As a facilitator, I am always interested in ‘what is out there’ – whether this is research, new ideas, compliance (GDPR springs to mind!) and more. One of the things that always interests me is helping clients to see their training ROI – to drive out a return on training investment.
As I search for research on the issue of hand-drawn graphics in workshops, Emer O’Leary at Collected Works in the UK made me aware of a 2014 article by Professor Zakary Tormala at Stanford Graduate School of Business.
Professor Tormala teaches courses in the areas of attitudes, persuasion, and consumer behavior. In 2014, his research “Whiteboard-Imagery Found More Effective Than Traditional PowerPoint Approaches” found that “whiteboarding works best for engagement, enjoyment, credibility, recall and persuasive impact versus polished PowerPoint decks.”
[pullquote]Both studies found a statistically significant difference in favor of the whiteboard approach in all categories outlined – engagement, enjoyment, credibility, recall and persuasive impact, outperforming the PowerPoint and Zen presentations approaches.[/pullquote]
Professor Tormala’s online study was conducted with participants who were randomly selected to watch a two-minute video description of a concept called ‘the hammock’ accompanied by one of three possible visuals:
- Whiteboard-style visuals
- Traditional PowerPoint with bullets and photography
- Large metaphorical image with a few words (sometimes referred to as a “Zen” presentation technique)
In a second study conducted a few weeks later, participants were run through the same experiment. This time, however, new measures were included to directly tap into the persuasive impact of whiteboards as compared to PowerPoint and Zen presentations.
Building your training ROI
In the first study, despite the fact that all participants received the exact same information and message content, the whiteboard presentation outperformed the PowerPoint and Zen presentations on a wide range of messaging impact metrics. More specifically, the whiteboard presentation statistically outperformed the two other approaches in engagement, credibility, presentation quality, and information recall.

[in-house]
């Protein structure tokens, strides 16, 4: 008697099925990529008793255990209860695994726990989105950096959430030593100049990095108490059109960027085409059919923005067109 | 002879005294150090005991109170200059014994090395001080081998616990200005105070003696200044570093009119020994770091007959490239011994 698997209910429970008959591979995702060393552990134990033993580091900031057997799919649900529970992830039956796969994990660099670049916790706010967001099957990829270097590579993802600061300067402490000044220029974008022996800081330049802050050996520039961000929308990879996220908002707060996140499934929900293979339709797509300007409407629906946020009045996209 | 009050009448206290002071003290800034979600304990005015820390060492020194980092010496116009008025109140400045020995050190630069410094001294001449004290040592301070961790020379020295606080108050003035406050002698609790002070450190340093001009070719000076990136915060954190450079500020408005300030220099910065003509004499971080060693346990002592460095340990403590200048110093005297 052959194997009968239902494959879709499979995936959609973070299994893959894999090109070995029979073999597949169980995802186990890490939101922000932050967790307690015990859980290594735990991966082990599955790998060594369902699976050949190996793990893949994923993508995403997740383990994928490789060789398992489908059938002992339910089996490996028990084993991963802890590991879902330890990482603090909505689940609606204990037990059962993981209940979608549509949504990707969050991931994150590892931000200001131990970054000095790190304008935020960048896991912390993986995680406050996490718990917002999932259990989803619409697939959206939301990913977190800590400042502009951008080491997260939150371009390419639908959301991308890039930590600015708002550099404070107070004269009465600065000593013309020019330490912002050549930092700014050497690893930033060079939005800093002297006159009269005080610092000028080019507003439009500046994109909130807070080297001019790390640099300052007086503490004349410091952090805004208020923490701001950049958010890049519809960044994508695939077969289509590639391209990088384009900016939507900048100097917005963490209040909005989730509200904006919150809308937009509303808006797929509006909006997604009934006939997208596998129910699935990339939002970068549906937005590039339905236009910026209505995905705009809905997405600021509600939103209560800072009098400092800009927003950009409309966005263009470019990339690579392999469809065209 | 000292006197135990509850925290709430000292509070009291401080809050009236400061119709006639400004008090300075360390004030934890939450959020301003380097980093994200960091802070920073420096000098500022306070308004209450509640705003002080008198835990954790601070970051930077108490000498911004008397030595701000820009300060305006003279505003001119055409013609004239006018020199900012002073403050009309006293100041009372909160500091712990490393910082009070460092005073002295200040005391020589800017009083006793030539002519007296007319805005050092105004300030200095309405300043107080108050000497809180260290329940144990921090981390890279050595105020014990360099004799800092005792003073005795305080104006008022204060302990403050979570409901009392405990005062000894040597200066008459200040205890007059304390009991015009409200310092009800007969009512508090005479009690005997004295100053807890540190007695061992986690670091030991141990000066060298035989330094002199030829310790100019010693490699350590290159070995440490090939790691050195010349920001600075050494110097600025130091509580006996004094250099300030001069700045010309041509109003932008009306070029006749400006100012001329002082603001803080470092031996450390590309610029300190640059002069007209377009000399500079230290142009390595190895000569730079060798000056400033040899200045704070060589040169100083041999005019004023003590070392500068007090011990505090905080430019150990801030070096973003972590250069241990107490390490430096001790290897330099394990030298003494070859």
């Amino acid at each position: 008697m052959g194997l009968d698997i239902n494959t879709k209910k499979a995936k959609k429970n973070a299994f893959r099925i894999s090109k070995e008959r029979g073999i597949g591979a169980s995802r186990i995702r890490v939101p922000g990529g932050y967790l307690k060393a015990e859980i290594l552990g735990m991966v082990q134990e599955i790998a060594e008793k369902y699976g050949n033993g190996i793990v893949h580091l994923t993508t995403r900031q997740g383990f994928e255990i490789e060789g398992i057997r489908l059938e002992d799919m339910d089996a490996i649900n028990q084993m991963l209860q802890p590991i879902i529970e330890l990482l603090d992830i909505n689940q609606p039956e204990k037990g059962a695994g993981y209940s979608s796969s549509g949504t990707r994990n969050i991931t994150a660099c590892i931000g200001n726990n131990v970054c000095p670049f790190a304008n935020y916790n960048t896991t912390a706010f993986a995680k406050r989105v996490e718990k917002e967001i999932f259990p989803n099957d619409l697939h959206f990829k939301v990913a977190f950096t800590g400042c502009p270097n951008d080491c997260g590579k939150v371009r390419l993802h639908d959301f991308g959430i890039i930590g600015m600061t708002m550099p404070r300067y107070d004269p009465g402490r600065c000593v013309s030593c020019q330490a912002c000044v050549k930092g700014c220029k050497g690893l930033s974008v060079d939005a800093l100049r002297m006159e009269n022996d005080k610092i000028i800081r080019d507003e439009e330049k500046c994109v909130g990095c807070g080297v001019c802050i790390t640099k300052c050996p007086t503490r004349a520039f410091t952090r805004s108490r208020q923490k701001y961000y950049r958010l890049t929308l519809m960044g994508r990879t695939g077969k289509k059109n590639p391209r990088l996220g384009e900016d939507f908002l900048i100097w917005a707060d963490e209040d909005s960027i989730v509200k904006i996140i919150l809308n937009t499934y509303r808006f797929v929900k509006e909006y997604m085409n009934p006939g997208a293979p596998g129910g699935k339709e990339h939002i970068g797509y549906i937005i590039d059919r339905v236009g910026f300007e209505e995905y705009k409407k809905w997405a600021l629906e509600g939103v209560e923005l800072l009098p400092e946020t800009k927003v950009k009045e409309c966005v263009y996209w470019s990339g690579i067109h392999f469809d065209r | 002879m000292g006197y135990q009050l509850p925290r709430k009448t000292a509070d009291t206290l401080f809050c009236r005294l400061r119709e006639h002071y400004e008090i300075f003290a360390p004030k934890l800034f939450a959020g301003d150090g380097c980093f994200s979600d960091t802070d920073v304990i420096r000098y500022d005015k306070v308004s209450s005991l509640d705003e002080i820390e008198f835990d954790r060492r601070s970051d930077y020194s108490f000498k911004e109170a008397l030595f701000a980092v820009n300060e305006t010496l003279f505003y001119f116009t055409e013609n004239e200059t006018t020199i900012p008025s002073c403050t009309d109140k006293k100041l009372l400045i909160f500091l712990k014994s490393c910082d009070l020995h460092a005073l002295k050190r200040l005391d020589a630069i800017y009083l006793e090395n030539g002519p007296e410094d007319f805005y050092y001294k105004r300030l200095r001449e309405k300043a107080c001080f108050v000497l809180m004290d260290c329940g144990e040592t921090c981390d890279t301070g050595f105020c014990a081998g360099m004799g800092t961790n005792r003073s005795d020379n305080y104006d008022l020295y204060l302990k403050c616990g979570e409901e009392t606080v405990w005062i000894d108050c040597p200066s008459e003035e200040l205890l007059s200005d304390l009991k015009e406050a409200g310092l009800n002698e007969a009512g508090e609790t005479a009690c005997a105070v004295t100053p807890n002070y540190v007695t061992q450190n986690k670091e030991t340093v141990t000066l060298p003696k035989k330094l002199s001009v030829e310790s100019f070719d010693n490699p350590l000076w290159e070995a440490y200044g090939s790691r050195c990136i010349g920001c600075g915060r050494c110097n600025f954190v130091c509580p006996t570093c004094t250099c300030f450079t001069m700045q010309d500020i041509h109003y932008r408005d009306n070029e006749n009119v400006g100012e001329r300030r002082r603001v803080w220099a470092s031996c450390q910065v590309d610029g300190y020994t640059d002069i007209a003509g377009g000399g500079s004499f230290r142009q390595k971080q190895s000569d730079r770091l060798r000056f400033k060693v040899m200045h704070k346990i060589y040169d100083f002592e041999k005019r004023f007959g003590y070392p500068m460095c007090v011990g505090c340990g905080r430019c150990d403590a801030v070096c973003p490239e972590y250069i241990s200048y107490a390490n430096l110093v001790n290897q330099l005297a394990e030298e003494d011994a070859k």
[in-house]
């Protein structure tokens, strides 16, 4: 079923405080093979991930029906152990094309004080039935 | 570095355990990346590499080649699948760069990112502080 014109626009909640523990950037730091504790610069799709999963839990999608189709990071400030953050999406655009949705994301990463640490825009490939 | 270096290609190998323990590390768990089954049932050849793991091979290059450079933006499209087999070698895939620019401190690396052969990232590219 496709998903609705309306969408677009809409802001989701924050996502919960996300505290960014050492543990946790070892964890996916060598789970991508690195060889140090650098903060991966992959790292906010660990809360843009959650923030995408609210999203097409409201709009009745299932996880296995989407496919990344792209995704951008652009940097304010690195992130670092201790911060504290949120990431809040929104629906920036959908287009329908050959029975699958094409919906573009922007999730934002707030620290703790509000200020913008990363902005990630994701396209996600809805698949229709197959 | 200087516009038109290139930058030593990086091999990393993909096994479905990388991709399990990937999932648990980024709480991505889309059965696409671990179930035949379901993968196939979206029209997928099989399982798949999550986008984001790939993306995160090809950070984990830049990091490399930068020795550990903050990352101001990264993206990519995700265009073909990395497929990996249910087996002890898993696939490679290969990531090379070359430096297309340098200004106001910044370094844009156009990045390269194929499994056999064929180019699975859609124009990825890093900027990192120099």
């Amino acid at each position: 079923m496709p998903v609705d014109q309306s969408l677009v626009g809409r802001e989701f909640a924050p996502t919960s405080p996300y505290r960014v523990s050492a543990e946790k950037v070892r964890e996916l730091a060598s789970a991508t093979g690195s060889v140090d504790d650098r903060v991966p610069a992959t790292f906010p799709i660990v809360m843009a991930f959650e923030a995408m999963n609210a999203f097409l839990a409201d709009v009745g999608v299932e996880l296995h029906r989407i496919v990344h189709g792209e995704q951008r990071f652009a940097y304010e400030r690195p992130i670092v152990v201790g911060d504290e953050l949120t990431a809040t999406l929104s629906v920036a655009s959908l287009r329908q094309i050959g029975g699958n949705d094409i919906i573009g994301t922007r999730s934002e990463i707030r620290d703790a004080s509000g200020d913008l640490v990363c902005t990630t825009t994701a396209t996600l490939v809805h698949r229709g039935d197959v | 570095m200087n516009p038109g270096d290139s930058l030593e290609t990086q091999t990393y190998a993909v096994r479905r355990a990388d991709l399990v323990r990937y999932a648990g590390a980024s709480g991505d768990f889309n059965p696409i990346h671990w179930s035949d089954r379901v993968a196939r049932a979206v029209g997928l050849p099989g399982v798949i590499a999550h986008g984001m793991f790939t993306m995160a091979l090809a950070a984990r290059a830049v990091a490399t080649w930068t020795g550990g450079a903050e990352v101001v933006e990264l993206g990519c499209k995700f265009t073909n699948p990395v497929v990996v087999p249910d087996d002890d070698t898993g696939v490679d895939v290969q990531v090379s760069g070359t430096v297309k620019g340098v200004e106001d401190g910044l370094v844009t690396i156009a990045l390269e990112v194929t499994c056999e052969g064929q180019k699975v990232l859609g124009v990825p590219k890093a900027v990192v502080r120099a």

In the second study, 401 new participants took part in the same experiment (assessing engagement, credibility, presentation quality, and recall) but were also asked:
• How convincing was the presentation to you personally?
• How important is it to remember the idea of “the hammock” when giving presentations?
• To what extent will the presentation about “the hammock” change the way you deliver your messages to others?
• How likely are you to follow the advice from the presentation the next time you have to speak?
• How likely are you to share the information from the presentation with someone else?
• Do you intend to tell anyone you know about “the hammock?”
On average, the whiteboard presentation enhanced the persuasive impact of the message by approximately 8 percent.
Realising the Training ROI
A follow-up survey was sent to the same participants two days later to evaluate recall and sustained engagement and impact. None of the original presentation was shared in the follow-up survey, and participants needed to rely on their memory to respond to the following three key questions:
• How often have you thought about the content of the presentation since you viewed it?
• How likely is it that you will use or apply the insights from the presentation in the future?
• Has the presentation changed, in any way, the way you interact or communicate with others?
In this follow-up test, the whiteboard presentation again produced a statistically significant boost in recall relative to the PowerPoint and Zen presentations. On average, two days after its viewing, the whiteboard presentation outperformed the other presentations by 14 percent and 17 percent on recall and engagement/impact, respectively.
When it comes to looking for your Training ROI, consider the immediate, short-term and long-term impact of learning & development. Does technology work as well as you would hope? As humans, are more inclined to recall and use a more physical medium than the technology-driven screen-based content? Does your current Learning & Development create conversations in the business?
Contact Neil to discuss facilitating your events: